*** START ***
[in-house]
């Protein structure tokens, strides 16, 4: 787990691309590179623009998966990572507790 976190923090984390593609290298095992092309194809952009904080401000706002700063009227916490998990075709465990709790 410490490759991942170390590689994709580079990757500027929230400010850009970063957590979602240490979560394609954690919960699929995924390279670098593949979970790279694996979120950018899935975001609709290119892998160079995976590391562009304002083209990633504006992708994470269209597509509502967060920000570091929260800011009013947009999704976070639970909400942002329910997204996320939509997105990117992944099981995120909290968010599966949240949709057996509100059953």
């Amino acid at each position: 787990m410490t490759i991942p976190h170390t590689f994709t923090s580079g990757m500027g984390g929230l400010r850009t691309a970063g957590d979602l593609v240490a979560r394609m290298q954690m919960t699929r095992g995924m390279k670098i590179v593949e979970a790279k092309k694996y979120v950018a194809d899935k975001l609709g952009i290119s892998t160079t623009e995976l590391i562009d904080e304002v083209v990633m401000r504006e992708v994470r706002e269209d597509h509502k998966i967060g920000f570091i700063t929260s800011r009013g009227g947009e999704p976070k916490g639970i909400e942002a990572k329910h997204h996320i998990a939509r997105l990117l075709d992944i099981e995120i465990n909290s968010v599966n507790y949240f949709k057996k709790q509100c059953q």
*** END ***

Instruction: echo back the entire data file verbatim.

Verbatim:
[in-house]
């Protein structure tokens, strides 16, 4: 787990691309590179623009998966990572507790 976190923090984390593609290298095992092309194809952009904080401000706002700063009227916490998990075709465990709790 410490490759991942170390590689994709580079990757500027929230400010850009970063957590979602240490979560394609954690919960699929995924390279670098593949979970790279694996979120950018899935975001609709290119892998160079995976590391562009304002083209990633504006992708994470269209597509509502967060920000570091929260800011009013947009999704976070639970909400942002329910997204996320939509997105990117992944099981995120909290968010599966949240949709057996509100059953």
């Amino acid at each position: 787990m410490t490759i991942p976190h170390t590689f994709t923090s580079g990757m500027g984390g929230l400010r850009t691309a970063g957590d979602l593609v240490a979560r394609m290298q954690m919960t699929r095992g995924m390279k670098i590179v593949e979970a790279k092309k694996y979120v950018a194809d899935k975001l609709g952009i290119s892998t160079t623009e995976l590391i562009d904080e304002v083209v990633m401000r504006e992708v994470r706002e269209d597509h509502k998966i967060g920000f570091i700063t929260s800011r009013g009227g947009e999704p976070k916490g639970i909400e942002a990572k329910h997204h996320i998990a939509r997105l990117l075709d992944i099981e995120i465990n909290s968010v599966n507790y949240f949709k057996k709790q509100c059953q």